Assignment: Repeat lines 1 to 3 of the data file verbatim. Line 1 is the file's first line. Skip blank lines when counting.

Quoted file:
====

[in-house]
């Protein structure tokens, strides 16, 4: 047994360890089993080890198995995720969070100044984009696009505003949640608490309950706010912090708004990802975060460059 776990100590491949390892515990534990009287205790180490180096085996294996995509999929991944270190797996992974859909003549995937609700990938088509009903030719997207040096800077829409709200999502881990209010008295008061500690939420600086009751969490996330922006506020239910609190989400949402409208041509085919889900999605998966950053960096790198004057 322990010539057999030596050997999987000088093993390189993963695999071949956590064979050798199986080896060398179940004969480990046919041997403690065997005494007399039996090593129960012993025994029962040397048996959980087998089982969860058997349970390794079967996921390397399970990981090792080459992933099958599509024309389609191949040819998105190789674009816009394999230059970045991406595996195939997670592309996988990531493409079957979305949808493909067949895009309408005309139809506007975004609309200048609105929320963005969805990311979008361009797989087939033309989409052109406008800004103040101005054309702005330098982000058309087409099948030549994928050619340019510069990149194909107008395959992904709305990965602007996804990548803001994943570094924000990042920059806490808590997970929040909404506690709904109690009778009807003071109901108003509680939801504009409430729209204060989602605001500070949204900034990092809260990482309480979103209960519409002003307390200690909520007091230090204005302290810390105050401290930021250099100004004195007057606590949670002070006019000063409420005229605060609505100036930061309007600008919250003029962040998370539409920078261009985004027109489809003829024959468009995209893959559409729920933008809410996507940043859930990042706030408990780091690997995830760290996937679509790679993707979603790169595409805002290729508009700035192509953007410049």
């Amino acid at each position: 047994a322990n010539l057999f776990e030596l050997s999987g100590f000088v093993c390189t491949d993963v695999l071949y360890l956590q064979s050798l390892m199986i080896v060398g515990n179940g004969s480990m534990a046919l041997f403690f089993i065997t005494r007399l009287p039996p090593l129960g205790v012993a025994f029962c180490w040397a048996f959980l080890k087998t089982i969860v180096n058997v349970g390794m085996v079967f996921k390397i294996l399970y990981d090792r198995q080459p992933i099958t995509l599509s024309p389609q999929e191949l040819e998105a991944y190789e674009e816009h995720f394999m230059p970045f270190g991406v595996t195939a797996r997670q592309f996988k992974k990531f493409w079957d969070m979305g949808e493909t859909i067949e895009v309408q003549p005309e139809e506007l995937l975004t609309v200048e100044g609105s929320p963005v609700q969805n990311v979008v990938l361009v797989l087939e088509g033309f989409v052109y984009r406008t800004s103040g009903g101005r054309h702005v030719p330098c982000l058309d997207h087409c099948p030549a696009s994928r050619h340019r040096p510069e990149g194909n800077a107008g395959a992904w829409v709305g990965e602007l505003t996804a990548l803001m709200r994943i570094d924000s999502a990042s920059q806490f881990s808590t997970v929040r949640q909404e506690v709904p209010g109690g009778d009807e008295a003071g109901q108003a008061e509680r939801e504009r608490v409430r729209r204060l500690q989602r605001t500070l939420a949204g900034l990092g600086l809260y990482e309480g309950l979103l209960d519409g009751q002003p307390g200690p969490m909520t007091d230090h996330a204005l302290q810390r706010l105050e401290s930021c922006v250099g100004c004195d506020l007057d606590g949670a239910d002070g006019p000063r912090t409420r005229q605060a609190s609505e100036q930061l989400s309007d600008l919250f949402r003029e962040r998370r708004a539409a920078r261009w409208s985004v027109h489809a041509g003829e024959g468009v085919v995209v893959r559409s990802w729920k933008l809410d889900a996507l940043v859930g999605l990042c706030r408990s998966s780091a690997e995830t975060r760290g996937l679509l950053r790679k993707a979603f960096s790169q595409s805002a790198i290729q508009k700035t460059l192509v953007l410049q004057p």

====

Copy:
[in-house]
């Protein structure tokens, strides 16, 4: 047994360890089993080890198995995720969070100044984009696009505003949640608490309950706010912090708004990802975060460059 776990100590491949390892515990534990009287205790180490180096085996294996995509999929991944270190797996992974859909003549995937609700990938088509009903030719997207040096800077829409709200999502881990209010008295008061500690939420600086009751969490996330922006506020239910609190989400949402409208041509085919889900999605998966950053960096790198004057 322990010539057999030596050997999987000088093993390189993963695999071949956590064979050798199986080896060398179940004969480990046919041997403690065997005494007399039996090593129960012993025994029962040397048996959980087998089982969860058997349970390794079967996921390397399970990981090792080459992933099958599509024309389609191949040819998105190789674009816009394999230059970045991406595996195939997670592309996988990531493409079957979305949808493909067949895009309408005309139809506007975004609309200048609105929320963005969805990311979008361009797989087939033309989409052109406008800004103040101005054309702005330098982000058309087409099948030549994928050619340019510069990149194909107008395959992904709305990965602007996804990548803001994943570094924000990042920059806490808590997970929040909404506690709904109690009778009807003071109901108003509680939801504009409430729209204060989602605001500070949204900034990092809260990482309480979103209960519409002003307390200690909520007091230090204005302290810390105050401290930021250099100004004195007057606590949670002070006019000063409420005229605060609505100036930061309007600008919250003029962040998370539409920078261009985004027109489809003829024959468009995209893959559409729920933008809410996507940043859930990042706030408990780091690997995830760290996937679509790679993707979603790169595409805002290729508009700035192509953007410049």
């Amino acid at each position: 047994a322990n010539l057999f776990e030596l050997s999987g100590f000088v093993c390189t491949d993963v695999l071949y360890l956590q064979s050798l390892m199986i080896v060398g515990n179940g004969s480990m534990a046919l041997f403690f089993i065997t005494r007399l009287p039996p090593l129960g205790v012993a025994f029962c180490w040397a048996f959980l080890k087998t089982i969860v180096n058997v349970g390794m085996v079967f996921k390397i294996l399970y990981d090792r198995q080459p992933i099958t995509l599509s024309p389609q999929e191949l040819e998105a991944y190789e674009e816009h995720f394999m230059p970045f270190g991406v595996t195939a797996r997670q592309f996988k992974k990531f493409w079957d969070m979305g949808e493909t859909i067949e895009v309408q003549p005309e139809e506007l995937l975004t609309v200048e100044g609105s929320p963005v609700q969805n990311v979008v990938l361009v797989l087939e088509g033309f989409v052109y984009r406008t800004s103040g009903g101005r054309h702005v030719p330098c982000l058309d997207h087409c099948p030549a696009s994928r050619h340019r040096p510069e990149g194909n800077a107008g395959a992904w829409v709305g990965e602007l505003t996804a990548l803001m709200r994943i570094d924000s999502a990042s920059q806490f881990s808590t997970v929040r949640q909404e506690v709904p209010g109690g009778d009807e008295a003071g109901q108003a008061e509680r939801e504009r608490v409430r729209r204060l500690q989602r605001t500070l939420a949204g900034l990092g600086l809260y990482e309480g309950l979103l209960d519409g009751q002003p307390g200690p969490m909520t007091d230090h996330a204005l302290q810390r706010l105050e401290s930021c922006v250099g100004c004195d506020l007057d606590g949670a239910d002070g006019p000063r912090t409420r005229q605060a609190s609505e100036q930061l989400s309007d600008l919250f949402r003029e962040r998370r708004a539409a920078r261009w409208s985004v027109h489809a041509g003829e024959g468009v085919v995209v893959r559409s990802w729920k933008l809410d889900a996507l940043v859930g999605l990042c706030r408990s998966s780091a690997e995830t975060r760290g996937l679509l950053r790679k993707a979603f960096s790169q595409s805002a790198i290729q508009k700035t460059l192509v953007l410049q004057p």